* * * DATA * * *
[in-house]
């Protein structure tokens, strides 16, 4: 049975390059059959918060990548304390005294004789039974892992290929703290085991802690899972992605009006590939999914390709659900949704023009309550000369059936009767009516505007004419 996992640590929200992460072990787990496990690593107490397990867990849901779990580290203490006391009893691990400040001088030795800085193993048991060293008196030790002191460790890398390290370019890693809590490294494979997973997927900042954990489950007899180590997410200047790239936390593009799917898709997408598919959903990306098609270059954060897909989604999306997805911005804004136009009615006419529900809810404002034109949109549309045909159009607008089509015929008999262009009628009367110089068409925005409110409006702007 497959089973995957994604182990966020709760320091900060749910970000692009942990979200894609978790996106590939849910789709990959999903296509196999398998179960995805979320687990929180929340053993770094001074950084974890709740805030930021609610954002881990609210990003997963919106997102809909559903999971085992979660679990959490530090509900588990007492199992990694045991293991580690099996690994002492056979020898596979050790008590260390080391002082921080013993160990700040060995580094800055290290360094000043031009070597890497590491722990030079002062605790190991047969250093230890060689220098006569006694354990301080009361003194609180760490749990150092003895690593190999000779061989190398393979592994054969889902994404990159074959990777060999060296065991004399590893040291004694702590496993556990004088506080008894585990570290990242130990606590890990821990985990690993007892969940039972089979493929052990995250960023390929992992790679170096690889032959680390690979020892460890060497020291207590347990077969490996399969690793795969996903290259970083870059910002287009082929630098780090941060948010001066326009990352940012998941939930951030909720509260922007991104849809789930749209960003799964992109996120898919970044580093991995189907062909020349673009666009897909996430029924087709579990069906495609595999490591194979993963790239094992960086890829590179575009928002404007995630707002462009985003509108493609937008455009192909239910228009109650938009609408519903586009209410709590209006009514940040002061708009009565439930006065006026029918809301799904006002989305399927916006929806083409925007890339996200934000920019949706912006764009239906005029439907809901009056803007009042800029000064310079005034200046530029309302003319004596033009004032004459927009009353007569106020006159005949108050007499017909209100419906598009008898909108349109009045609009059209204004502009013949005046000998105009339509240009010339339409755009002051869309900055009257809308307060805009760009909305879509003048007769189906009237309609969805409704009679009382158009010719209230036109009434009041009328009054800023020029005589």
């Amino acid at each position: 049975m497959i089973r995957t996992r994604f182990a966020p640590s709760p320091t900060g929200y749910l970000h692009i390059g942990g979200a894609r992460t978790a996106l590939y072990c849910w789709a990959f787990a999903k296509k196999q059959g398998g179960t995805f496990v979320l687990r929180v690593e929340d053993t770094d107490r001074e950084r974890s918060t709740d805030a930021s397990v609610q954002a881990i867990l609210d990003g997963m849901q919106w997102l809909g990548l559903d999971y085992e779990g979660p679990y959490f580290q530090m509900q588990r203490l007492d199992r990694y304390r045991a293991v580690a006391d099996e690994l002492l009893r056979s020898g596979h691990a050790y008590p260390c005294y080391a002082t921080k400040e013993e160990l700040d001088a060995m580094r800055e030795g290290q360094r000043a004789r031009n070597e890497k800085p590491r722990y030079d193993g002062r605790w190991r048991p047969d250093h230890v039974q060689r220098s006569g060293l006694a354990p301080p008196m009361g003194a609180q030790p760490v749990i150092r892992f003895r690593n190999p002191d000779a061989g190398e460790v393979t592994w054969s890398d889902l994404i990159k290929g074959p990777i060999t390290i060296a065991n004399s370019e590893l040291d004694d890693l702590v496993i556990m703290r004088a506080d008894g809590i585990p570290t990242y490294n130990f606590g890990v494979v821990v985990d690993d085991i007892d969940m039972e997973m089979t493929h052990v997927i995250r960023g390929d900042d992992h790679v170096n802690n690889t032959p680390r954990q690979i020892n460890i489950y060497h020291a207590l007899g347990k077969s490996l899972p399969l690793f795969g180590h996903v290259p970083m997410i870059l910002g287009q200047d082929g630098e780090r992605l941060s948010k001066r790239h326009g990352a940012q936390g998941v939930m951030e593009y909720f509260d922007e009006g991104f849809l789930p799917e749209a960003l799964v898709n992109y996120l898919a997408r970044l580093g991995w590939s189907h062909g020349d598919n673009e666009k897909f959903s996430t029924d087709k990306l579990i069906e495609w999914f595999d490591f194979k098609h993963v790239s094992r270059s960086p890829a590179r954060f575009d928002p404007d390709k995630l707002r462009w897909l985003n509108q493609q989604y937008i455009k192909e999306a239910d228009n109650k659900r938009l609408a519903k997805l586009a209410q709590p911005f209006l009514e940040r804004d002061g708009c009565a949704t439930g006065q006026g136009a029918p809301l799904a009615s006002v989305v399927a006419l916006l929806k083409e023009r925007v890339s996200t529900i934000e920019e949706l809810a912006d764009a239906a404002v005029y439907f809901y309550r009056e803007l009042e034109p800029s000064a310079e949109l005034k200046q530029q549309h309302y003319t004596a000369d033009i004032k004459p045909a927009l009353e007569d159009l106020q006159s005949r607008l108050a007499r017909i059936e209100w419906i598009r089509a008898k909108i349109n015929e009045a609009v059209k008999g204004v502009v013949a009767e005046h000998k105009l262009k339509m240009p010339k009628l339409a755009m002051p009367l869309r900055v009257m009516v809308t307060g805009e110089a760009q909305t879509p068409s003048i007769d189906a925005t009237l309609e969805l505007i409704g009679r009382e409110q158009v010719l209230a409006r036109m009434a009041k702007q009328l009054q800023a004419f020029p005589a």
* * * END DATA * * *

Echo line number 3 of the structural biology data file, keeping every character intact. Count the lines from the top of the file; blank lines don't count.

């Amino acid at each position: 049975m497959i089973r995957t996992r994604f182990a966020p640590s709760p320091t900060g929200y749910l970000h692009i390059g942990g979200a894609r992460t978790a996106l590939y072990c849910w789709a990959f787990a999903k296509k196999q059959g398998g179960t995805f496990v979320l687990r929180v690593e929340d053993t770094d107490r001074e950084r974890s918060t709740d805030a930021s397990v609610q954002a881990i867990l609210d990003g997963m849901q919106w997102l809909g990548l559903d999971y085992e779990g979660p679990y959490f580290q530090m509900q588990r203490l007492d199992r990694y304390r045991a293991v580690a006391d099996e690994l002492l009893r056979s020898g596979h691990a050790y008590p260390c005294y080391a002082t921080k400040e013993e160990l700040d001088a060995m580094r800055e030795g290290q360094r000043a004789r031009n070597e890497k800085p590491r722990y030079d193993g002062r605790w190991r048991p047969d250093h230890v039974q060689r220098s006569g060293l006694a354990p301080p008196m009361g003194a609180q030790p760490v749990i150092r892992f003895r690593n190999p002191d000779a061989g190398e460790v393979t592994w054969s890398d889902l994404i990159k290929g074959p990777i060999t390290i060296a065991n004399s370019e590893l040291d004694d890693l702590v496993i556990m703290r004088a506080d008894g809590i585990p570290t990242y490294n130990f606590g890990v494979v821990v985990d690993d085991i007892d969940m039972e997973m089979t493929h052990v997927i995250r960023g390929d900042d992992h790679v170096n802690n690889t032959p680390r954990q690979i020892n460890i489950y060497h020291a207590l007899g347990k077969s490996l899972p399969l690793f795969g180590h996903v290259p970083m997410i870059l910002g287009q200047d082929g630098e780090r992605l941060s948010k001066r790239h326009g990352a940012q936390g998941v939930m951030e593009y909720f509260d922007e009006g991104f849809l789930p799917e749209a960003l799964v898709n992109y996120l898919a997408r970044l580093g991995w590939s189907h062909g020349d598919n673009e666009k897909f959903s996430t029924d087709k990306l579990i069906e495609w999914f595999d490591f194979k098609h993963v790239s094992r270059s960086p890829a590179r954060f575009d928002p404007d390709k995630l707002r462009w897909l985003n509108q493609q989604y937008i455009k192909e999306a239910d228009n109650k659900r938009l609408a519903k997805l586009a209410q709590p911005f209006l009514e940040r804004d002061g708009c009565a949704t439930g006065q006026g136009a029918p809301l799904a009615s006002v989305v399927a006419l916006l929806k083409e023009r925007v890339s996200t529900i934000e920019e949706l809810a912006d764009a239906a404002v005029y439907f809901y309550r009056e803007l009042e034109p800029s000064a310079e949109l005034k200046q530029q549309h309302y003319t004596a000369d033009i004032k004459p045909a927009l009353e007569d159009l106020q006159s005949r607008l108050a007499r017909i059936e209100w419906i598009r089509a008898k909108i349109n015929e009045a609009v059209k008999g204004v502009v013949a009767e005046h000998k105009l262009k339509m240009p010339k009628l339409a755009m002051p009367l869309r900055v009257m009516v809308t307060g805009e110089a760009q909305t879509p068409s003048i007769d189906a925005t009237l309609e969805l505007i409704g009679r009382e409110q158009v010719l209230a409006r036109m009434a009041k702007q009328l009054q800023a004419f020029p005589a």